Dec 2 2017

Naming cats

In these days of darkness, when the hours of light are still lessening and humanity seems to be heading towards its own metaphysical darkness, two little sparks of light have entered my life. They have only been with us for a short time and from the beginning, before they arrived, I was very hesitant to give my approval. The thought of having to think about and take care of even one more living creature with needs, just seemed too much for me. But I was overruled. My boys wanted cats.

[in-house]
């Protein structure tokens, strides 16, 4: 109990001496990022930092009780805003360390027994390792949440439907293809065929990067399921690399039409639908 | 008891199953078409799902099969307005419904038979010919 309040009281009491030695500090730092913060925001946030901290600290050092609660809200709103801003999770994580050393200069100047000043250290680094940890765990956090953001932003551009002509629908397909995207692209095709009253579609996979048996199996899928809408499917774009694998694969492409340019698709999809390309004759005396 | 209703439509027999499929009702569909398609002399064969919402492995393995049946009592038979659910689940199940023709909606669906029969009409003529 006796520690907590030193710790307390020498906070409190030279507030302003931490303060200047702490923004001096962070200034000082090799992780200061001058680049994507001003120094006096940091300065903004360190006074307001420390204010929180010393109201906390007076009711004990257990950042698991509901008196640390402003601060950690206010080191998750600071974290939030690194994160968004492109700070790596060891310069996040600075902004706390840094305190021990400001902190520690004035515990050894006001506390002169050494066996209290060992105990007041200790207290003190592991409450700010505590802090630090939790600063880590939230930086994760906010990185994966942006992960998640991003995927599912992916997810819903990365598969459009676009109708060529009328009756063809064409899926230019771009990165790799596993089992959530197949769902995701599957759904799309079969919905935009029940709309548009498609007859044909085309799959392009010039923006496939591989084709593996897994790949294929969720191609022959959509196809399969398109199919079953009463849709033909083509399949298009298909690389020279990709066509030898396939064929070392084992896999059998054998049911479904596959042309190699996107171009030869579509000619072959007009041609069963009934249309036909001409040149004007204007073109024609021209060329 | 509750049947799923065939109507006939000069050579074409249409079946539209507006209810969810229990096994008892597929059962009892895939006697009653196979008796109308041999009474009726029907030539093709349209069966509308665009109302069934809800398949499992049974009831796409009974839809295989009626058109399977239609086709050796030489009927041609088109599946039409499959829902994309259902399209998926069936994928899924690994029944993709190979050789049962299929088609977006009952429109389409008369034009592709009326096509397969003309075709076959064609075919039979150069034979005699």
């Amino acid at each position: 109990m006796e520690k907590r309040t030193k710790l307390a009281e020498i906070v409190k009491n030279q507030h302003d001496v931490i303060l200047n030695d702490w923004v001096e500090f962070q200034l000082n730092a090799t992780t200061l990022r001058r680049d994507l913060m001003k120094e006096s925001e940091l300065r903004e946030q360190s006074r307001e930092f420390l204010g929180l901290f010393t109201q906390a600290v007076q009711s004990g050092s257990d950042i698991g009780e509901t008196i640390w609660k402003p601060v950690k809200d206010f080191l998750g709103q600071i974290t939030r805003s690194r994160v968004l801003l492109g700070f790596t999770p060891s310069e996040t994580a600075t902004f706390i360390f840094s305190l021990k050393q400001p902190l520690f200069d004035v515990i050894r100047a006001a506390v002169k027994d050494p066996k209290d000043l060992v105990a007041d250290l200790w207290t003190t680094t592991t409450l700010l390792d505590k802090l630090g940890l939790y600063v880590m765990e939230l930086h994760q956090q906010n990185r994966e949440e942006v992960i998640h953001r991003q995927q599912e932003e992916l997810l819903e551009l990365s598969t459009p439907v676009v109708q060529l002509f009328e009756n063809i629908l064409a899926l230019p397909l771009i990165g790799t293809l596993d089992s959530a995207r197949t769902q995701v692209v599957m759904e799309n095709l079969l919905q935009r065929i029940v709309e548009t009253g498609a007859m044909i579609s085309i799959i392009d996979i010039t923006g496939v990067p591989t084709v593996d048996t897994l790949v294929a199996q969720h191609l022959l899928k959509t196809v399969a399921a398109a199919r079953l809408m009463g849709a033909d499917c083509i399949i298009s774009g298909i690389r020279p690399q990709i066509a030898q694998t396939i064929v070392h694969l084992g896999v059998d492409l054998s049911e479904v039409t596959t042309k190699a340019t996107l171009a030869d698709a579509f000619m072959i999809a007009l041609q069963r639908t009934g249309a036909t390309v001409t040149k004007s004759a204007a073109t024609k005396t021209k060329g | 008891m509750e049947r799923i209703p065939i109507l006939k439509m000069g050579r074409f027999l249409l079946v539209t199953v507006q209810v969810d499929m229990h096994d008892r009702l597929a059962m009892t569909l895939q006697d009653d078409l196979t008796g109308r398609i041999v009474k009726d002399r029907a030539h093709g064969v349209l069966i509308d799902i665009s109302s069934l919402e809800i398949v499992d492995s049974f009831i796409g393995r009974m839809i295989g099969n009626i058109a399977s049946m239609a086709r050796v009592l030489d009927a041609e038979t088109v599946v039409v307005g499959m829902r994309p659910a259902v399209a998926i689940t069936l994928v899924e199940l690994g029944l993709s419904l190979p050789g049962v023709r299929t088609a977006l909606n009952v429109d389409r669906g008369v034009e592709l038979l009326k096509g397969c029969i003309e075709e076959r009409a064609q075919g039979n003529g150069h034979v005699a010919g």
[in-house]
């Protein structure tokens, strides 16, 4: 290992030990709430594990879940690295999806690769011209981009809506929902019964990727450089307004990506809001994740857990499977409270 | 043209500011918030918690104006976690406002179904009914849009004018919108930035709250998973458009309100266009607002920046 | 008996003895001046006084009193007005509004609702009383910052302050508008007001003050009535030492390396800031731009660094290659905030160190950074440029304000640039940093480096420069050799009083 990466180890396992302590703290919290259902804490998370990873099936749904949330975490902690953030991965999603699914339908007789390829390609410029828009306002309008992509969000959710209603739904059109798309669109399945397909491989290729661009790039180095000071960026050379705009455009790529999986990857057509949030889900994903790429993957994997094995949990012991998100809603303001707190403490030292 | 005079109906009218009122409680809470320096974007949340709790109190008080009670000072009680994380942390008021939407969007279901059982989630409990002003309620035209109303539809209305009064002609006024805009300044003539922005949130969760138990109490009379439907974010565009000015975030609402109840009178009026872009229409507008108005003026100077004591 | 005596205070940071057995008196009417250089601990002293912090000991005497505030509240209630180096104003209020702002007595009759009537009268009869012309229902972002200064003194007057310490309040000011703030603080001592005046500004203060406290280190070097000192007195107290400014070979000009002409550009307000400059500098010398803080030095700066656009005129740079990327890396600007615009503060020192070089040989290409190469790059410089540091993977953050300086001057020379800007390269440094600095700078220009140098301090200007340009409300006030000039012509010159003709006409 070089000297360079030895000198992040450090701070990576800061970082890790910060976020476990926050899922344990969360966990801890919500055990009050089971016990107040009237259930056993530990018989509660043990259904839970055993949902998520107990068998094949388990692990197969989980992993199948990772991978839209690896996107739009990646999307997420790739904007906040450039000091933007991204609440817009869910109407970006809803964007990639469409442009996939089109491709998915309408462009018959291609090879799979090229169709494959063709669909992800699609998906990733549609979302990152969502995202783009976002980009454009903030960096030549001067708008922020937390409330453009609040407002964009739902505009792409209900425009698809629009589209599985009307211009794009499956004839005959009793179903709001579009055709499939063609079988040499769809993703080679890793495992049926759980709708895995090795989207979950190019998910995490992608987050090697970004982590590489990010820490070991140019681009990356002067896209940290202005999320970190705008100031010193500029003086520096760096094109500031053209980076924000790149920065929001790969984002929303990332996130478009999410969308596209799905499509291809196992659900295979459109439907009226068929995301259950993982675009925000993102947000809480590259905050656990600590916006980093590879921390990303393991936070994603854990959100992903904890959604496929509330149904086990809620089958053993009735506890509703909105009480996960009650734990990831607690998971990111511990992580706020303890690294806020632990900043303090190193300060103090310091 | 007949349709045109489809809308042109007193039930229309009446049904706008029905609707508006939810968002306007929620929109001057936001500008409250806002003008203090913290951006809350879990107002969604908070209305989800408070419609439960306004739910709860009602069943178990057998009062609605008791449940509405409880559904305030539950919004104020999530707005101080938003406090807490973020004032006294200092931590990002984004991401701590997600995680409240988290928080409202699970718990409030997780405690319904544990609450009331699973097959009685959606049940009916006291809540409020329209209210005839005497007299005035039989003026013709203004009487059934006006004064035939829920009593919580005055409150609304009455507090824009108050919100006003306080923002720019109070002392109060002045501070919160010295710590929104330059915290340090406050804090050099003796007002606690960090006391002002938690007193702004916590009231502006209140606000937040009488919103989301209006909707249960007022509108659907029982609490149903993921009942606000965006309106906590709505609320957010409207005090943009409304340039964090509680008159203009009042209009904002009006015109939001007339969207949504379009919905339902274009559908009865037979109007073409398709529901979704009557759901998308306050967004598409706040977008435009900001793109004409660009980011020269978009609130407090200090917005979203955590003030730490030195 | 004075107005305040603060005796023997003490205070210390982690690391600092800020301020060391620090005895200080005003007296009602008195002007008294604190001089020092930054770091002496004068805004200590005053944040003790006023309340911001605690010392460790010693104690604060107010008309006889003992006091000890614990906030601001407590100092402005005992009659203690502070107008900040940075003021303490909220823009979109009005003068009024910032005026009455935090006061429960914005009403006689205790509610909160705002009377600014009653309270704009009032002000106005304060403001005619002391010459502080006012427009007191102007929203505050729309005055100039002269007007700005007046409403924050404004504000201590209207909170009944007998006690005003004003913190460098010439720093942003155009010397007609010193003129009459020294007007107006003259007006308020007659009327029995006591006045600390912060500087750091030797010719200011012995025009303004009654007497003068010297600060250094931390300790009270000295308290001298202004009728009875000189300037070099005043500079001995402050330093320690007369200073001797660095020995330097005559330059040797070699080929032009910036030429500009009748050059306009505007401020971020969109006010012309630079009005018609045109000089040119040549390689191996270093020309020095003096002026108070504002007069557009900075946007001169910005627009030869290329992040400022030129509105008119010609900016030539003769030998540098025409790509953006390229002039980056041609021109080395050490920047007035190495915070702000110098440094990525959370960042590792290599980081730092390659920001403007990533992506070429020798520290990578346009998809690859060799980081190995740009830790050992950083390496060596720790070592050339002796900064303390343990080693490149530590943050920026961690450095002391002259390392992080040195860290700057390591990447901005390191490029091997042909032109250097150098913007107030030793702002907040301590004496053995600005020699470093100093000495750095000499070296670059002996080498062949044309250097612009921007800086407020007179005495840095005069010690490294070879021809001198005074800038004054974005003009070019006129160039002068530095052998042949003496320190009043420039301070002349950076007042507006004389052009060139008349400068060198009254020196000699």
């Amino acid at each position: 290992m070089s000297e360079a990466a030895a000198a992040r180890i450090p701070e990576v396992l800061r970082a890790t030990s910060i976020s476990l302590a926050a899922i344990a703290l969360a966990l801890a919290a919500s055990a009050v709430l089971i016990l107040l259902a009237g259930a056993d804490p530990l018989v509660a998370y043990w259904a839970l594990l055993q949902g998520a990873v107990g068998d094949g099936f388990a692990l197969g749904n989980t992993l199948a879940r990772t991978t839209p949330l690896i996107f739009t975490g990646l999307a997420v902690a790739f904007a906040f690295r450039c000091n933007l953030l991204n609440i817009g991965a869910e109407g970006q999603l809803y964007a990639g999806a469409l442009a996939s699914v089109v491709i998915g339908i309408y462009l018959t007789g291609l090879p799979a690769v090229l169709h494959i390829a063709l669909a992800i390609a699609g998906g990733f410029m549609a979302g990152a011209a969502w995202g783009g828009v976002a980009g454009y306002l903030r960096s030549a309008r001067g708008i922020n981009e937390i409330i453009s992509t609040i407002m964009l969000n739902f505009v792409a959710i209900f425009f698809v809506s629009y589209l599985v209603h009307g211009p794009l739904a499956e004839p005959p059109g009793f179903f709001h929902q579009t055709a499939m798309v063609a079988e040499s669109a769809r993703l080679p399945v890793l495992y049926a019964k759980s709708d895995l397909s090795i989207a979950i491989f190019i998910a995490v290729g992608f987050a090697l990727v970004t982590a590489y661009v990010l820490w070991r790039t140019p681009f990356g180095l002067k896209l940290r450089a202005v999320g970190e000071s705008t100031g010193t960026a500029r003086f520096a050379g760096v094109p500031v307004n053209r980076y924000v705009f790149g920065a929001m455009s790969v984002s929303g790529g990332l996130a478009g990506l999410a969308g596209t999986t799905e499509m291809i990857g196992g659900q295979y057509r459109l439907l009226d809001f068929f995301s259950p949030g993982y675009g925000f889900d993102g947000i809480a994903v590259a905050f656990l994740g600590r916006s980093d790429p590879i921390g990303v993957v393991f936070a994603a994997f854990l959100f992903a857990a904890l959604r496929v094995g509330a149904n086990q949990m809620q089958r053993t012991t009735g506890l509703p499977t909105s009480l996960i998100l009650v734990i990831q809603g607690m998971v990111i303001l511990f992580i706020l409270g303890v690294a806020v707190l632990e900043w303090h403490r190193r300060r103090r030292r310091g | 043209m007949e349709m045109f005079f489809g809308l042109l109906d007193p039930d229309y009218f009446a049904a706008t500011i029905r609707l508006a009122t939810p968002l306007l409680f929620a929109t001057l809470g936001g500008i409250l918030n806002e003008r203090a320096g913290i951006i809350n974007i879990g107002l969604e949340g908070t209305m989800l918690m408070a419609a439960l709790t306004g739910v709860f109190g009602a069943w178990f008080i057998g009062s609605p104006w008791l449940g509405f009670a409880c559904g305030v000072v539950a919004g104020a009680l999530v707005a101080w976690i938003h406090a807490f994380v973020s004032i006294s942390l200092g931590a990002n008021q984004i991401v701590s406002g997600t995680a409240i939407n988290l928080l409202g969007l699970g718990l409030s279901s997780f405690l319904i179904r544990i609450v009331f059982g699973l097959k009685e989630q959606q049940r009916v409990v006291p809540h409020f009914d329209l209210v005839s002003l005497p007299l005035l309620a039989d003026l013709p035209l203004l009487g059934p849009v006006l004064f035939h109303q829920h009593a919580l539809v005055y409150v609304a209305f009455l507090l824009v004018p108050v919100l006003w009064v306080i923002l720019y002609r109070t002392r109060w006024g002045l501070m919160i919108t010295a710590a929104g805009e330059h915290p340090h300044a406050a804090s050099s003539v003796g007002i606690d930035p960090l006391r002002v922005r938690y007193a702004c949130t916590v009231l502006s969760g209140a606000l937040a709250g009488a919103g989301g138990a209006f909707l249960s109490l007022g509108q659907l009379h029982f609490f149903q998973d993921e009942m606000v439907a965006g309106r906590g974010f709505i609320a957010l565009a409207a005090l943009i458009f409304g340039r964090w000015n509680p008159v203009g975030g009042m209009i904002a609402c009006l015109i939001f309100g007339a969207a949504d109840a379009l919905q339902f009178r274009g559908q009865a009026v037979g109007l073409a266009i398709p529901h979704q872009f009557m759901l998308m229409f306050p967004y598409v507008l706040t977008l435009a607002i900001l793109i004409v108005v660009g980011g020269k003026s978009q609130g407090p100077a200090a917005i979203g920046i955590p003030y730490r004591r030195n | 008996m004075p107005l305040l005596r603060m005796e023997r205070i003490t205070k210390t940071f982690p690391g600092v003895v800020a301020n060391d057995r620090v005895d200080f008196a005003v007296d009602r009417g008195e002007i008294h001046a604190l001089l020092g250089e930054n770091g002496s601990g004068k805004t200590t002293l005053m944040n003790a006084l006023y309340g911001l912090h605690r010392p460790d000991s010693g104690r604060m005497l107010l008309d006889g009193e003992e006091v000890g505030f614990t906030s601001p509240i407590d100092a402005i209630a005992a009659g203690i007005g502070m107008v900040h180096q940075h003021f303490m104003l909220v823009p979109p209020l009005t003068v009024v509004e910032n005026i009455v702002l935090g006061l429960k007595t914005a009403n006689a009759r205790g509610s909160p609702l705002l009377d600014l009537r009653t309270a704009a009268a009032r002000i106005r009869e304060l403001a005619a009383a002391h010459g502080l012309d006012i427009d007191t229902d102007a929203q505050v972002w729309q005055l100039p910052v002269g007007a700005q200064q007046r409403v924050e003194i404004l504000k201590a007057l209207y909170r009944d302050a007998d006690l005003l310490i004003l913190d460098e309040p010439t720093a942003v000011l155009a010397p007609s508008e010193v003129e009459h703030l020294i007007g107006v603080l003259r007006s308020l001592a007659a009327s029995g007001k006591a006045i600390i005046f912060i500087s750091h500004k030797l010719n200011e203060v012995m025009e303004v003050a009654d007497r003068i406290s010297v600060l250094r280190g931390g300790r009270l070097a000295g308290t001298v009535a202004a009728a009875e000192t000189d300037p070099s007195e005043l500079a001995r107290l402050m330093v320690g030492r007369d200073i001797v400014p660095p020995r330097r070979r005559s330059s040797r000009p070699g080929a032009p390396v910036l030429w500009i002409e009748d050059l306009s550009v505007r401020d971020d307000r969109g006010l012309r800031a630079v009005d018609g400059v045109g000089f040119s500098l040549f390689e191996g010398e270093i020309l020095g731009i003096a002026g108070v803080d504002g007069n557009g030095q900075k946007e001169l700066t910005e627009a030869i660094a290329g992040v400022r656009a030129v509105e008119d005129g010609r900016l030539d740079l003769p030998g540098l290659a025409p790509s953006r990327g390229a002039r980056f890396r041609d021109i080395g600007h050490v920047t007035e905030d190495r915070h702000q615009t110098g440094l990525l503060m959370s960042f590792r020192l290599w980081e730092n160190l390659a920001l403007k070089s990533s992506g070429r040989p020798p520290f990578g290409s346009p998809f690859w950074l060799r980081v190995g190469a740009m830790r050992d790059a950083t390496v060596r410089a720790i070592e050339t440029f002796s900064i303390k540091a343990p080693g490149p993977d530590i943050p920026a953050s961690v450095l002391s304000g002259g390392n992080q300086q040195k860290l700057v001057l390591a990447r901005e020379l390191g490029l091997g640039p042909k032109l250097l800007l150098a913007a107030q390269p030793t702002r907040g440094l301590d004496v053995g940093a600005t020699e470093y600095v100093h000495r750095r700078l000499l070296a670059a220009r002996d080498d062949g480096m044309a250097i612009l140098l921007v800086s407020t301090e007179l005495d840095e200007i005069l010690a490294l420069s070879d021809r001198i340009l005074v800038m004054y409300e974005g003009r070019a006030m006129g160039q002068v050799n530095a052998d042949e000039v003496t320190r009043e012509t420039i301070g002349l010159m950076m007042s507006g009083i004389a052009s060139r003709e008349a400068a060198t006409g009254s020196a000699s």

It’s taken the past week to decide on names for our new family members. Names are important. Names have power to shape the world, to create, to give form to an idea. And at the very least, to shape the living creature that belongs to the name. When I was 11 I hated my name. I so longed to be named Mary, or Susan or Barbara or Carol – names that were popular in the classrooms of my childhood. Who was named Hilarie? No one I knew at least. My mother used to console me by telling me that when I grew up, if I still didn’t like Hilarie, then I could use my middle name Ruth instead. I found that very comforting back then. It lasted me until I arrived at art school and had finally grown into Hilarie. But I sometimes wonder who I would be if I had been named one of those popular names of the 1950s – a name that when the teacher called it at least 2 or 3 girls in the class looked up. When the teacher called Hilarie, it was only me. And I think that has shaped me greatly. I have always felt unique, unusual, different from the rest, for lots of reasons, my name being just one among them.